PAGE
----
Many decades ago, Baltimore sports fans would flock to Western Maryland College in Westminster, Md. to watch their beloved Colts in training camp as they prepared for the upcoming season. And while Western Maryland may now be called McDaniel College, and the Ravens have now taken the Colts' place in the hearts of the Charm City faithful, some things never change.
In what has become a significant tradition for local sports fans, Westminster has become the central hub for all things Baltimore football for four to five weeks toward the end of the summer when the Ravens gather for training camp. The Baltimore Colts trained in Westminster from 1949 until 1972, and when the Ravens arrived in 1996, they resumed the tradition. Thousands of fans descend upon the campus every day to watch players practice, score an autograph or two and just revel in the fact that football is right around the corner.
"This is a football town number one," said former Colts running back Tom Matte, who played for Baltimore from 1961 to 1972. "From the Colts Corrals to the Ravens Roosts, the fans of Baltimore have been our greatest allies."
But that doesn't mean that nothing has changed in the generations between camps.
Players would have to endure camp for up to seven weeks, as opposed to the standard four today, and they were without the state-of-the-art equipment or facilities today's NFL teams have.
"The biggest difference is that [players today] have four preseason games. We had six. We got paid $50 a game, and we didn't get per diem." Matte said.
One of the largest differences between camp then and camp now was the emphasis on weightlifting. It wasn't thoroughly endorsed in the 1960s, something many players today may find hard to believe.
"It was a different era, a different time," Matte noted. "We didn't have the palace the kids have today." Once camp was over, the players would often practice at the local high school McDonogh's field.
Throughout the earlier years of the NFL, there was no true offseason workout regimen, so players counted on one another to get in shape. In addition, rosters were much smaller, only allowing 35 players, so many would actively participate in two positions. That meant twice the work.
It also meant twice the pressure.
"I never would have thought of missing training camp. I thought someone would take my job," said Andy Nelson, a former Colts defensive back from 1957 to 1964. Players would often stay on the field even if injured, knowing there were plenty of others ready to step in and take their spots.
"It didn't matter if you were 30 years old or 35, you participated in two-a-days," Matte said, referencing Ravens head coach John's Harbaugh's current "Over-30 club," which allows players over 30 years old to sit out specified days of practice.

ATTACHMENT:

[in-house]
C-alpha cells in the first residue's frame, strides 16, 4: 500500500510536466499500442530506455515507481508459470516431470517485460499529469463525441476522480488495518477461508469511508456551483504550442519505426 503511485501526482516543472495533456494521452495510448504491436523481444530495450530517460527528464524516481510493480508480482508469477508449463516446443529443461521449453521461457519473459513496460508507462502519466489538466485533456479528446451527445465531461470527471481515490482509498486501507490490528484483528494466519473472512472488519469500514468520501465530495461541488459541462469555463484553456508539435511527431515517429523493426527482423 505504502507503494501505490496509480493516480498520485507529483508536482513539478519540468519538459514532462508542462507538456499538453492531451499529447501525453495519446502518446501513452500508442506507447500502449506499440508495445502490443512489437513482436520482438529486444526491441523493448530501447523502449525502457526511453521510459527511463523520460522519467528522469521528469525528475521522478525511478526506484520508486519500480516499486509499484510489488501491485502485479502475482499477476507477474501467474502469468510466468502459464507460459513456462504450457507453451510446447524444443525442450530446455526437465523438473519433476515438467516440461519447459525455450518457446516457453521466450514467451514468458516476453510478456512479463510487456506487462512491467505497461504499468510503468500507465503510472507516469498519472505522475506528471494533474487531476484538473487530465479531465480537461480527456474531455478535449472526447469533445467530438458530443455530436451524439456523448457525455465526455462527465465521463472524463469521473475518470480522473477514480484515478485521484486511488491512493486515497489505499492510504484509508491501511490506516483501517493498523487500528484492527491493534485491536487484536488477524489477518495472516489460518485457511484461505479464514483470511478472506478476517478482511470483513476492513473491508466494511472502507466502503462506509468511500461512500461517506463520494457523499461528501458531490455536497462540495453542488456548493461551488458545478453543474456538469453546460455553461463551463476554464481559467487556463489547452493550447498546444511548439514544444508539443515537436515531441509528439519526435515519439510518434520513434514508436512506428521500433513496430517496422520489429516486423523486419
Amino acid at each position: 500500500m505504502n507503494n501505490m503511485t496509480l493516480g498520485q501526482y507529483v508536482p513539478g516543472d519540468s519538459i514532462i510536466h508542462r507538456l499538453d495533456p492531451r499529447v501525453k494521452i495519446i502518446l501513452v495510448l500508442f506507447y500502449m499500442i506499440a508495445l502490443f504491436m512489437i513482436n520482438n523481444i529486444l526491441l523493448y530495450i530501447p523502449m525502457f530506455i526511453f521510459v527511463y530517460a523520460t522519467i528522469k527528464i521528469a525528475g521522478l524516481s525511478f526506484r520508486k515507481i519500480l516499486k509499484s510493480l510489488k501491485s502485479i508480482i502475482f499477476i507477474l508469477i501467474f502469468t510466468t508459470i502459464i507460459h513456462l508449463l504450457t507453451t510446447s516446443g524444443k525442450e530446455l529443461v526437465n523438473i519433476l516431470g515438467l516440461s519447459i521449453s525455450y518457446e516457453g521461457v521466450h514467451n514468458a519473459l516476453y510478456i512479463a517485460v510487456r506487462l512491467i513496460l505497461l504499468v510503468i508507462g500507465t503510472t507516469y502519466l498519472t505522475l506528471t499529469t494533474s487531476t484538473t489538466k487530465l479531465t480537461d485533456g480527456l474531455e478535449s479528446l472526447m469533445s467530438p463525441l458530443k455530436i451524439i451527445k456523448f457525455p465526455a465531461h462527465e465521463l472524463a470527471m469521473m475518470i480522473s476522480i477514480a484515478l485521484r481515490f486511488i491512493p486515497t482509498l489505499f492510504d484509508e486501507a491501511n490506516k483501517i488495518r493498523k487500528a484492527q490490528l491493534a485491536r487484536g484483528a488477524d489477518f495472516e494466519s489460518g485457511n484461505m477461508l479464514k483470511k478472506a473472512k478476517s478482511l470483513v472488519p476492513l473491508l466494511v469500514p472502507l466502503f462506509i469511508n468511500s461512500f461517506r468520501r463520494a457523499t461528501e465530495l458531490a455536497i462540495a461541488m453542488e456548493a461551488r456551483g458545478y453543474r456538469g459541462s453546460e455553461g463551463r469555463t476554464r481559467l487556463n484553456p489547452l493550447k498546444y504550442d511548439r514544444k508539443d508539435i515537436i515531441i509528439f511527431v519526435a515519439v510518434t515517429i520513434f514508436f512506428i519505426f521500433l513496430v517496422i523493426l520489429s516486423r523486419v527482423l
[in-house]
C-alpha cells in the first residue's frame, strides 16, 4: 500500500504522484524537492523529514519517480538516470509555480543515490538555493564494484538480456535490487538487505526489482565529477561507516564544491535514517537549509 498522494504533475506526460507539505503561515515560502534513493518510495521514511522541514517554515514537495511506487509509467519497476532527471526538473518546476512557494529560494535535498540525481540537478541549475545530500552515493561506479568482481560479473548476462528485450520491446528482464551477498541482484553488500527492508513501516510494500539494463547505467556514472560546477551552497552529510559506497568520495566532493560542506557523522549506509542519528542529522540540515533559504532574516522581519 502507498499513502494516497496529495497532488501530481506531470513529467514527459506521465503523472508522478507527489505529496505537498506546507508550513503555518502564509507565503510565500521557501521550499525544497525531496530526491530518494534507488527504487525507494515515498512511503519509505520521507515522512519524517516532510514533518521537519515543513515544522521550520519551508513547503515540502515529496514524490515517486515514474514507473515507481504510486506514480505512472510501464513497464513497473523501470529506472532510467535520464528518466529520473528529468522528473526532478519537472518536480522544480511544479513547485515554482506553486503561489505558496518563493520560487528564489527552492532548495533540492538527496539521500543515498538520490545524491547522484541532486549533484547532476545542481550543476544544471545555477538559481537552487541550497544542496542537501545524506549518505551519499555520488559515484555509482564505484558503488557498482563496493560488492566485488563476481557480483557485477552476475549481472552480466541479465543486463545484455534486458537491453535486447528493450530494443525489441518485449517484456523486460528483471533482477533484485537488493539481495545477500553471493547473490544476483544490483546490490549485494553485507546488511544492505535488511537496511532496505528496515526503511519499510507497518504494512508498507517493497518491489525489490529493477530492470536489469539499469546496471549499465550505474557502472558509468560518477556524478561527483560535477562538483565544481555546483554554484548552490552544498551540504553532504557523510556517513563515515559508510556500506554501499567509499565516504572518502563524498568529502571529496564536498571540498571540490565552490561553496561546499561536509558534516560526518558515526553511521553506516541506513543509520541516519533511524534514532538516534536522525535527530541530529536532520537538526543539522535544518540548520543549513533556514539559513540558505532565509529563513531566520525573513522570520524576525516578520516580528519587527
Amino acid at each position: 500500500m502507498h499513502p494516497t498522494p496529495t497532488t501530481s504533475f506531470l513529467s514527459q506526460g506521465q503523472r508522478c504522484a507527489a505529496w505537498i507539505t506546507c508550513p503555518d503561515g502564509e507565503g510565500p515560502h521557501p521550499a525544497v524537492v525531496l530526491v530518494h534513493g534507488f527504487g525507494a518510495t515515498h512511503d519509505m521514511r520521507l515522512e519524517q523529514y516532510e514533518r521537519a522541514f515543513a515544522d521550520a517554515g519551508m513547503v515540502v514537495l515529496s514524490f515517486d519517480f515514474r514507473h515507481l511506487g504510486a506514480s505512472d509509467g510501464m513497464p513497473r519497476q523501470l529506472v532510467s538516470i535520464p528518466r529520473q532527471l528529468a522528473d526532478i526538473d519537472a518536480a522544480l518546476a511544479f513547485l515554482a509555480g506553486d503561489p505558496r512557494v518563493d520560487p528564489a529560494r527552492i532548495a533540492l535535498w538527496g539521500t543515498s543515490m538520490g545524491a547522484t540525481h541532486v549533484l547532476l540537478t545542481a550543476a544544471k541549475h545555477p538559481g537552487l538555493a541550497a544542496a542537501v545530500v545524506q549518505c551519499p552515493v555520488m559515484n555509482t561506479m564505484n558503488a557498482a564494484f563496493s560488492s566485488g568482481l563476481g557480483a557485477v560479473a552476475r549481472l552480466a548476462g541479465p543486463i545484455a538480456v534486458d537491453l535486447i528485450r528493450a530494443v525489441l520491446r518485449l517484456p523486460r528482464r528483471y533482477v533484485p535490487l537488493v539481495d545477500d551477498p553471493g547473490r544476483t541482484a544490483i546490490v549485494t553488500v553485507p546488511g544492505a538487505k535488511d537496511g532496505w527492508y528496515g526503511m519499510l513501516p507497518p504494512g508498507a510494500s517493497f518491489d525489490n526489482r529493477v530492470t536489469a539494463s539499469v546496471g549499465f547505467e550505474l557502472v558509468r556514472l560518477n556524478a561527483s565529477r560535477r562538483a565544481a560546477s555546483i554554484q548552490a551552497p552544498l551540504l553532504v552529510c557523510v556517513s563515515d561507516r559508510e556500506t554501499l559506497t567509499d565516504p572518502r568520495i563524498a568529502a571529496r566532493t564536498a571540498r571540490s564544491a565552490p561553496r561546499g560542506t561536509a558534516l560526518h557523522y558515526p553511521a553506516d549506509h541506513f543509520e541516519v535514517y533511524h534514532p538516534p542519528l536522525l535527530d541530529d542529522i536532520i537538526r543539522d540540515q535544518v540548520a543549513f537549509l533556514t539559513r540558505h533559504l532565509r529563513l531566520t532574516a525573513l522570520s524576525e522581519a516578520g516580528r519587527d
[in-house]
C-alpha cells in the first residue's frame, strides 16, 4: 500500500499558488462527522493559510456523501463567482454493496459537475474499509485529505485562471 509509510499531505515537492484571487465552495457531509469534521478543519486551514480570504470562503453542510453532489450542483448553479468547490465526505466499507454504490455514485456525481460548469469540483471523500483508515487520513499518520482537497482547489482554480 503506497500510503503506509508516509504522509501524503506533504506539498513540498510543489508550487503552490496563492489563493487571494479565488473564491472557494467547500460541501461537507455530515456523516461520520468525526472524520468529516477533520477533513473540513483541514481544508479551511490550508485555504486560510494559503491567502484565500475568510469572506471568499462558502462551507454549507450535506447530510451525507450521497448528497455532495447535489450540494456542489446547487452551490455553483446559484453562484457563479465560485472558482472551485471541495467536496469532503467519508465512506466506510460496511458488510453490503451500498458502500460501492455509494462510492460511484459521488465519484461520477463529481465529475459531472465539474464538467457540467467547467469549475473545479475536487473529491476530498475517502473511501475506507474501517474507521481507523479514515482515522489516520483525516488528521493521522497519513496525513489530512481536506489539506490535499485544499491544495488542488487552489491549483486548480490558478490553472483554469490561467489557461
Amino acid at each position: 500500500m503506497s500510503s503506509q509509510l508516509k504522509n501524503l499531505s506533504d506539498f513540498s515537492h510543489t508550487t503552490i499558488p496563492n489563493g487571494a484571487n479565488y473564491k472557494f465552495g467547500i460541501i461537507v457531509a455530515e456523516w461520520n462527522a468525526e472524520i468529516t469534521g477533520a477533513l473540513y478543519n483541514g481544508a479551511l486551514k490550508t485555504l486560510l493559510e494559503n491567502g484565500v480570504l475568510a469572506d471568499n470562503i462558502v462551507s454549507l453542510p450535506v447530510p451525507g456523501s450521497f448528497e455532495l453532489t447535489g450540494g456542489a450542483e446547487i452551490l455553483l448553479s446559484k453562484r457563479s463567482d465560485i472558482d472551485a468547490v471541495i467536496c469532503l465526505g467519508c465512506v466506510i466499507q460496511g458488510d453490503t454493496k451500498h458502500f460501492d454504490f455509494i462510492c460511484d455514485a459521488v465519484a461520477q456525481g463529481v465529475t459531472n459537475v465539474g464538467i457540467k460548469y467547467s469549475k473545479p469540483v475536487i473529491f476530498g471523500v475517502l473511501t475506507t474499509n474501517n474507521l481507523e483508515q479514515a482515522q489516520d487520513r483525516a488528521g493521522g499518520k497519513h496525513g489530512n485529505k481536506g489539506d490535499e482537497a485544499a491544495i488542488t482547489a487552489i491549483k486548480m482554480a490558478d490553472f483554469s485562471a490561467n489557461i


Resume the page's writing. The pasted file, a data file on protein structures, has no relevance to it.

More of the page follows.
But for many, training camp was the time to get away from families for a while and concentrate on football. Matte particularly enjoyed the sense of camaraderie that would follow. Players stayed in the dormitories together (without air conditioning), often sharing about five showerheads between 50 players.
Additionally, camp didn't have the strict structure it has today. Once practice was over, players were usually left to their own devices. They would stick together throughout camp, often having a few beers at Os and Ginny's, a local bar and restaurant. They would play shuffleboard or just mingle with the eager fans. And with an 11 o'clock curfew, that often meant, as Matte put it, "for a wild time."
Perhaps a reflection of the NFL in the 21st century, today's NFL training camp is much more of a business affair, with more meetings and practices than five decades earlier.
"Today players have a special diet. We ate what they put on the table," said Nelson. "They take better care of the players today, and I think that's a good thing."
And while most NFL coaches would likely have a problem with players staying out so late, they would agree that forging strong relationships is an aspect that hasn't gone away.
"I think they come together. They have to," Matte noted.
"You win some together, you lose some together," Nelson followed up. "That's the purpose of training camp, being together."
Those ties that were formed so many years ago in camp still exist today. Nelson is still close with the late Johnny Unitas' family. Many members of the 1958 Championship team are still in contact, and had a reunion of sorts last December at the 50th Anniversary Celebration. And many still see each other at Baltimore Football Alumni (BFA) events throughout the year.
Many things about training camp have changed over the years. But the heart of it remains the same – giving the fans the chance to meet their team up close – and building rapport with each other for the season ahead. **
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